# Subspace-Search Variational Quantum Eigensolver¶

As explained in section 5-1, the variational quantum eigensolver (VQE) is an algorithm for searching the ground state of a quantum system. The ground state is an important state that determines the properties of various substances, but there are also phenomena such as photoresponse that are difficult to describe without the excited states.

Therefore, algorithms for generating a wave function of an excited state on a quantum computer have been actively studied. Among them, here a new method proposed in 2018, Subspace-Search VQE (SSVQE)  is introduced.

This notebook is translated from https://dojo.qulacs.org/ja/latest/notebooks/6.3_subspace_search_VQE.html

## Algorithnm¶

The procedures for SSVQE is as following:

1. Prepare $$k$$ initial states $$\{\left|\varphi_i\right>\}_{i=0}^{k-1}$$ orthogonal to each other.

2. For each of them, operate an appropriate quantum circuit $$U(\theta)$$ to generate a trial state. (Note: $$\left|\psi_i(\theta)\right>=U(\theta)\left|\varphi_i\right>$$)

3. Adjust $$\theta$$ to minimize cost function $$L(\theta)=\sum_i w_i \left<\psi_i(\theta)\left|H\right|\psi_i(\theta)\right>$$. Here when $$w_i$$ is positive and $$i>j$$, make sure $$w_i<w_j$$.

When $$U(\theta)$$ has sufficient expressiveness, $$\left|\psi_i(\theta)\right>$$ becomes the $$i$$th excited state at converged $$\theta$$. This is because when the $$i$$th excited state of the Hamiltonian is $$\left|E_i\right>$$, the global minimum of the cost function is $$\left|\psi_i\right>=\left|E_i\right>$$. (Refer to the original paper  for details)

The following shows an example of simulating SSVQE using Qulacs.

## Implementation of SSVQE¶

Implement SSVQE to search ground state and first excited state of hydrogen molecule. When hydrogen molecule is treated with sto-3g minimal basis set, 4 qubit Hamiltonian can be obtained. Therefore, two initial states, $$\left|0000\right>$$ and $$\left|0001\right>$$, which are flipped by one qubit, are used as orthogonal initial states required for SSVQE.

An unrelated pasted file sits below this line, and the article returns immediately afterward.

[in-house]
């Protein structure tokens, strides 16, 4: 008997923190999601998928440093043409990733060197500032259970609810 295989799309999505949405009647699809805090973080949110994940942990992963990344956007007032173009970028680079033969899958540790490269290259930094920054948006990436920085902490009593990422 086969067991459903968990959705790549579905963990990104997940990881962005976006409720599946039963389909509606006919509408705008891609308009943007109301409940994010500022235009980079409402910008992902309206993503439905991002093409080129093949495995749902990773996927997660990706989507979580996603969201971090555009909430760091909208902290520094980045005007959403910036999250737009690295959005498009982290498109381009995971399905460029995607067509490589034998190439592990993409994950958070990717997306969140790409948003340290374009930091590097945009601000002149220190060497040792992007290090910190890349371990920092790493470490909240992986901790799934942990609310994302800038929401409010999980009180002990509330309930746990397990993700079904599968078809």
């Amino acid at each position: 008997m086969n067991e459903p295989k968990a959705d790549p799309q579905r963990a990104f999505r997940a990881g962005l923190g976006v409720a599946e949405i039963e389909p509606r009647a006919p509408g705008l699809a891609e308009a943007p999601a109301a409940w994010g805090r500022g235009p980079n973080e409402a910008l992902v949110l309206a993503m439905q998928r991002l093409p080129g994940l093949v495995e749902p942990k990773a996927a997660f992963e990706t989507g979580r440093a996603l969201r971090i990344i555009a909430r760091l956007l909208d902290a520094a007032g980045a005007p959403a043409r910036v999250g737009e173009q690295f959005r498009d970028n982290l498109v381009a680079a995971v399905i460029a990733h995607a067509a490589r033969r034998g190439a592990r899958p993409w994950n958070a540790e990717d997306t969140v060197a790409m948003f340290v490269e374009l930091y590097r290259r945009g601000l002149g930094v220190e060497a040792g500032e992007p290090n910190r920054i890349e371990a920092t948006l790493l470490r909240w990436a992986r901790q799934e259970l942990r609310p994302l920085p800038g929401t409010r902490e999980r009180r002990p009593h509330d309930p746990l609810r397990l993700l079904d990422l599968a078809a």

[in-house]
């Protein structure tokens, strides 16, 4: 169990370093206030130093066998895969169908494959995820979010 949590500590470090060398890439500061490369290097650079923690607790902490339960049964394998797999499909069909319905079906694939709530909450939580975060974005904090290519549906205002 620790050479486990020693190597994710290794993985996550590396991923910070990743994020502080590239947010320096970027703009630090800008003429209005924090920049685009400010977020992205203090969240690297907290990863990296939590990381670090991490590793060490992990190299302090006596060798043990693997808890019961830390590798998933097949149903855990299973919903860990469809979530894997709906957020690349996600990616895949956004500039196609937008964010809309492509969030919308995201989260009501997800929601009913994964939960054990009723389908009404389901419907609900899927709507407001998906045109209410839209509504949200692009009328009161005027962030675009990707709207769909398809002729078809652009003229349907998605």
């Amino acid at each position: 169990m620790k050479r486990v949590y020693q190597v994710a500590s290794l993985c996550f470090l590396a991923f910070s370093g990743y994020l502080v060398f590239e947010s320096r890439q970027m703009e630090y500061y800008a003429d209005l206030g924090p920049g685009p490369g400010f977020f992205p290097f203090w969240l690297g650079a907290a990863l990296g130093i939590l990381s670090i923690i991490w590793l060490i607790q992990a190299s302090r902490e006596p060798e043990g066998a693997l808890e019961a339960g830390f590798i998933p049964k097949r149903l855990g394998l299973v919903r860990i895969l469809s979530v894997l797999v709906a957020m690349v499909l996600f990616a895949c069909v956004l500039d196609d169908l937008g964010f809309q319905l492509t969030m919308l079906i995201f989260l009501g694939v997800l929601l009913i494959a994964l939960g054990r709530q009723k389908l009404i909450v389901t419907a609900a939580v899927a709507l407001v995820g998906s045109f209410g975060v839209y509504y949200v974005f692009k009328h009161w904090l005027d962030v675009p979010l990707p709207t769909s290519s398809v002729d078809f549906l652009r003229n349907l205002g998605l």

• Note for those who are familiar with quantum chemistry: The first excited state here is the first excited state of the Hamiltonian of a hydrogen molecule without considering the number of electrons, and in chemistry terms, the ground state of a hydrogen molecular ion.

### Create Hamiltonian¶

Follow the same procedure as explained before to calculate Hamiltonian using PySCF + OpenFermion. However, the excited state is considered in SSVQE, so scipy.sparse.linalg.eigsh is used to obtain the exact solution of excited state.

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## Please execute if various libraries are not installed
## When use Google Colaboratory, please ignore 'You must restart the runtime in order to use newly installed versions'.
## Crash when restarting runtime.
!pip install qulacs pyscf openfermion openfermionpyscf

:

import qulacs
from openfermion.transforms import get_fermion_operator, jordan_wigner
from openfermion.transforms import get_sparse_operator
from openfermion.hamiltonians import MolecularData
from openfermionpyscf import run_pyscf
from scipy.optimize import minimize
from pyscf import fci
import numpy as np
import matplotlib.pyplot as plt

:

basis = "sto-3g"
multiplicity = 1
charge = 0
distance  = 0.977
geometry = [["H", [0,0,0]],["H", [0,0,distance]]]
description  = "tmp"
molecule = MolecularData(geometry, basis, multiplicity, charge, description)
molecule = run_pyscf(molecule,run_scf=1,run_fci=1)
n_qubit = molecule.n_qubits
n_electron = molecule.n_electrons